SEABROOK — Tamara Calabrese says her family has lost everything after her husband became addicted to synthetic cannabinoids, or “fake weed,” and she’s become a force behind the local move to keep the produce, legally sold in town as herbal incense, out of the hands of users.
A mother and wife who saw her son fall victim to synthetic marijuana and her 61-year old husband lose his job, the family savings and retirement due to his addiction to it, Calabrese is now also the defendant in a lawsuit brought against her by the two local stores she’s called out publicly for selling the product.
In his lawsuit brief, attorney Richard Foley claims Calabrase defamed his Seabrook smoke shop clients, Smokers City and the Smoking Monkey, when she said at the selectmen’s meeting that the stores sold synthetic cannabinoid with full knowledge it was harming people. Foley claims Calabrase made similar statements on Facebook pages.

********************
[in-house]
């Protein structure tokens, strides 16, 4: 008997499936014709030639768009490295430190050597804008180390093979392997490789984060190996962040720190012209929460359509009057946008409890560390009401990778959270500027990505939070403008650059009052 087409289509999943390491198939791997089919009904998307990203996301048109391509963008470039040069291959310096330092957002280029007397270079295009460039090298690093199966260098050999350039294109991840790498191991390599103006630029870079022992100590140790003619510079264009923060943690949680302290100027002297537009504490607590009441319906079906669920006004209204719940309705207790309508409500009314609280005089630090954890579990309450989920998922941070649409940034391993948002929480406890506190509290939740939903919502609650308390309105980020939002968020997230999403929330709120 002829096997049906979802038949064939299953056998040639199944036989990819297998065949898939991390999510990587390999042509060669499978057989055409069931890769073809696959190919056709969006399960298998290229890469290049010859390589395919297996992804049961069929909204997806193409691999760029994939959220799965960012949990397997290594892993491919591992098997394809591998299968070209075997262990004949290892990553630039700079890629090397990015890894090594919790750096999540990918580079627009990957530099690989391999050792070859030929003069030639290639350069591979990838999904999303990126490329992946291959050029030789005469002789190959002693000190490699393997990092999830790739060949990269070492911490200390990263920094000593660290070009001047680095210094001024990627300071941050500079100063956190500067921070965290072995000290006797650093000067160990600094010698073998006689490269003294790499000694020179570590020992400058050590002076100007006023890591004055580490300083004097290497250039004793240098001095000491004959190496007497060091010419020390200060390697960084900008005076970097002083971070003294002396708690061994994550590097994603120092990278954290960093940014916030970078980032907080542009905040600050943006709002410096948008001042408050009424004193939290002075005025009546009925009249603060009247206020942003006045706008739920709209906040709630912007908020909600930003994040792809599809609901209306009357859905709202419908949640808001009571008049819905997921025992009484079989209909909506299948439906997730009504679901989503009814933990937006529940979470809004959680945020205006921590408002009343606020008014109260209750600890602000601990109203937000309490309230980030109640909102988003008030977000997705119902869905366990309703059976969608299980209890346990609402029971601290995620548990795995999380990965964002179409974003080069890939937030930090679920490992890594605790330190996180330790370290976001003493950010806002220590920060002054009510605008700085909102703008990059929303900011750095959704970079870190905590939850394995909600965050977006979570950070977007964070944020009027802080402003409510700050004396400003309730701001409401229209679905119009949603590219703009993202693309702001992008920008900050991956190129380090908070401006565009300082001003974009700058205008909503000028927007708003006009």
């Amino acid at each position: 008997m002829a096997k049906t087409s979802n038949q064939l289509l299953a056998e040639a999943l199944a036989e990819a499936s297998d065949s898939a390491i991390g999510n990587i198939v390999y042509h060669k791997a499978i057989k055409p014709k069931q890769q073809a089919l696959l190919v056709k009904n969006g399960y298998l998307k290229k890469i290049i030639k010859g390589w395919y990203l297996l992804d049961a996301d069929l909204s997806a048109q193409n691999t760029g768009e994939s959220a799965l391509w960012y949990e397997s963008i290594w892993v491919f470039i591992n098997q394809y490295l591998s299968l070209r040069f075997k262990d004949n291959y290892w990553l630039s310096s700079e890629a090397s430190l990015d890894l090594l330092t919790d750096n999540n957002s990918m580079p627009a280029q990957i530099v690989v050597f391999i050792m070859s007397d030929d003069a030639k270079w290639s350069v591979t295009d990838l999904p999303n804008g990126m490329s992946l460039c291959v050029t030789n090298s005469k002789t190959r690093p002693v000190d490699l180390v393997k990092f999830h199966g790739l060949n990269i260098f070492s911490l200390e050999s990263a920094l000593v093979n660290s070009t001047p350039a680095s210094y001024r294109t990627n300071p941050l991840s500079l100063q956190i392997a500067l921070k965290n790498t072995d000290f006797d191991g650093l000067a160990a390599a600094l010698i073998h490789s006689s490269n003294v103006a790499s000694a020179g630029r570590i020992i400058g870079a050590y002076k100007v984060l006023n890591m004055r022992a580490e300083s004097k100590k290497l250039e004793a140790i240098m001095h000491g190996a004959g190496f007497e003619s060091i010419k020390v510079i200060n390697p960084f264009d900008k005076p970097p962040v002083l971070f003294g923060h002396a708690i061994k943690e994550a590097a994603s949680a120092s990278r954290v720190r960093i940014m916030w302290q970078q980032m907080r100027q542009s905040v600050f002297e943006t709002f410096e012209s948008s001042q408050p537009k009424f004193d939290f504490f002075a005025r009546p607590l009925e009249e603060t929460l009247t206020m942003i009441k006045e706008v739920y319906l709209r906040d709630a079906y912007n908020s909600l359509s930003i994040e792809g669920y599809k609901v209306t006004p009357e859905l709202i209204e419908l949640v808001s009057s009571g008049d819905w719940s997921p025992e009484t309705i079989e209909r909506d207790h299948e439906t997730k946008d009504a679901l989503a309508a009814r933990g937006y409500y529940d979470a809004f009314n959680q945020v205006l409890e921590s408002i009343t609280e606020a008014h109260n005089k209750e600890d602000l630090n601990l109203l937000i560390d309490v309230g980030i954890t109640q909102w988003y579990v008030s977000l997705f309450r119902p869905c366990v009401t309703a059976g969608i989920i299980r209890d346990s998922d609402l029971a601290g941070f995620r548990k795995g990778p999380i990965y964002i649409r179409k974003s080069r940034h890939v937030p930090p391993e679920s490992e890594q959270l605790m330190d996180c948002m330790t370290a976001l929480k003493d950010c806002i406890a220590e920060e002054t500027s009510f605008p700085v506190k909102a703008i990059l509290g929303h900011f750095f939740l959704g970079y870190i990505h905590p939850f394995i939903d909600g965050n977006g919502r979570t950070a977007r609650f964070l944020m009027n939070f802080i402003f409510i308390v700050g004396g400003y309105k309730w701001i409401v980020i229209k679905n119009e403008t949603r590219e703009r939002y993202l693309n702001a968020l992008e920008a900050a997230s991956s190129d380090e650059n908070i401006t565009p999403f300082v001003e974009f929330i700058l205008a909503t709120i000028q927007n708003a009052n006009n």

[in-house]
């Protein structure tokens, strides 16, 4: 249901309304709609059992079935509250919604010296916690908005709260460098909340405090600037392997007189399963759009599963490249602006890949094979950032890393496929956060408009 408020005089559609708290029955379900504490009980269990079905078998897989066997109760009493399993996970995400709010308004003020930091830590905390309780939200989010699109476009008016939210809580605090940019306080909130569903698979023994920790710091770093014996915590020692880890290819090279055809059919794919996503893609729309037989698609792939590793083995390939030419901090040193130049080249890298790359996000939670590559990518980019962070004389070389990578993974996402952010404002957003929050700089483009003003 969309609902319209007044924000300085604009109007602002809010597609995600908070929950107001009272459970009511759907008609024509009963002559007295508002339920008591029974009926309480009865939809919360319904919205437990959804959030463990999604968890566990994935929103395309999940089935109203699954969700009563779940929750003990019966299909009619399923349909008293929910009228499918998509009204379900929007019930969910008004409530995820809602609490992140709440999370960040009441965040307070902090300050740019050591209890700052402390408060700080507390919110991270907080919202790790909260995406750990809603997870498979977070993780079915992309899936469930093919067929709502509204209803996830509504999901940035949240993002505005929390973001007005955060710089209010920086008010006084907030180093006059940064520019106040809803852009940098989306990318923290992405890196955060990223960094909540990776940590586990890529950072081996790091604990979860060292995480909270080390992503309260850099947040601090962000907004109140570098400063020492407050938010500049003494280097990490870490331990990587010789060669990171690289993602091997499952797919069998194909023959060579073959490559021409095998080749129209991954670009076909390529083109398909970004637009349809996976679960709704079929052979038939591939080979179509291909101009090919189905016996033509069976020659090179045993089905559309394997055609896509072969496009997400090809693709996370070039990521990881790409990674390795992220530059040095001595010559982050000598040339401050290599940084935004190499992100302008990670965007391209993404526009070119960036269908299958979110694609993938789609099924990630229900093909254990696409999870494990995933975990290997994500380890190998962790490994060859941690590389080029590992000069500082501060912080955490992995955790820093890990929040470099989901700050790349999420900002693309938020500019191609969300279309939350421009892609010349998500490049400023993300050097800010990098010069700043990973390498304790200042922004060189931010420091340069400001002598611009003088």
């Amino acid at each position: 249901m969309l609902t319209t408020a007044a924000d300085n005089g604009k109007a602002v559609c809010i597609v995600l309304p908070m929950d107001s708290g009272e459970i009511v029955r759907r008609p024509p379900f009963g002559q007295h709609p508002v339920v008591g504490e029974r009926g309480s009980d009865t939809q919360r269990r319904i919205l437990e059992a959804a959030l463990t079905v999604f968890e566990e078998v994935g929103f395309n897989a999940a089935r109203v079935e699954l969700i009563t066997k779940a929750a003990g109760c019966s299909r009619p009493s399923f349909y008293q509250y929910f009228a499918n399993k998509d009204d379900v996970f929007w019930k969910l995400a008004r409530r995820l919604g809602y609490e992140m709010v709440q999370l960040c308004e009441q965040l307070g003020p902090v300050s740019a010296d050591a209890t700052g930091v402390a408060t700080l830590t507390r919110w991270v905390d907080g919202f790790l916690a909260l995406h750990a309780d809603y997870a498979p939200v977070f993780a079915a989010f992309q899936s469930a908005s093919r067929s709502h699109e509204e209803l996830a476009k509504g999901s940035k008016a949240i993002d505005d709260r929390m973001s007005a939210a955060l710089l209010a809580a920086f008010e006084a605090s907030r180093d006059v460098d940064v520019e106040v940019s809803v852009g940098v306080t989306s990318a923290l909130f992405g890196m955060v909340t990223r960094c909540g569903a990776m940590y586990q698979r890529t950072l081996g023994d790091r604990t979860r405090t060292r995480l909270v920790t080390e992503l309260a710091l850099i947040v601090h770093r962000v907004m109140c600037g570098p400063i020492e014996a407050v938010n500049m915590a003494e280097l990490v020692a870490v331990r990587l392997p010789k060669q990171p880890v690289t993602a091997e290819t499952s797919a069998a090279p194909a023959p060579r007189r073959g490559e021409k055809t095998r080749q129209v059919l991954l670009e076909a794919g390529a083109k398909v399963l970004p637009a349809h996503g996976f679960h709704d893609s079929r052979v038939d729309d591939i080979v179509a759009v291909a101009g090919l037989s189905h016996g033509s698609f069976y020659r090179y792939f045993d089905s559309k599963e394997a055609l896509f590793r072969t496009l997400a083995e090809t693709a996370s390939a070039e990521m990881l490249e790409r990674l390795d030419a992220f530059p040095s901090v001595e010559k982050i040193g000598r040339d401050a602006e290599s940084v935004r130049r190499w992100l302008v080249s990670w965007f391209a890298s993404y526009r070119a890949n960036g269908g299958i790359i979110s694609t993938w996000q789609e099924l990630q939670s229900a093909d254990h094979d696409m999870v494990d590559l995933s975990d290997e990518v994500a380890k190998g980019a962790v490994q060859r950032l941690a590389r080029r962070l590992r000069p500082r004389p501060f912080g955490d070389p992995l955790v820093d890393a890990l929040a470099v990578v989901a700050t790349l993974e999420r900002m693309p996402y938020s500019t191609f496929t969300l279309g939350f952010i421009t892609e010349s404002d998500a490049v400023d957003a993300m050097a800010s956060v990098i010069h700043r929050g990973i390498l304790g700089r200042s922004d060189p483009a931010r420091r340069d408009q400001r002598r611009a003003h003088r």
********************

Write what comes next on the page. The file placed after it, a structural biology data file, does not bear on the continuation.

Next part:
The suit seeks to make Calabrese stop making such statements, she said, and it is also seeking damages.
“They’ve come after me because I named names and called a spade a spade,” Calabrase said last week. “I saw my son and husband addicted. I don’t know what the long-term health affects are for people who become addicted to this stuff. I’ve already lost everything. I have nothing left to lose. They’re trying to intimidate me, trying to make me shut up, but I won’t shut up, and I will not be intimidated.”
Synthetic cannabinoid is chemically treated herbs sold legally as a pleasant-smelling herbal incense. But when smoked, it produces an addictive high many believe is more dangerous than marijuana due to the chemicals that are inhaled. Originally sold under names such of K-2 or Spice, which were since banned, other brands have taken their place. According to Seabrook Sgt. Brett Walker, local police most often see the synthetic cannabinoid brand Bizarro.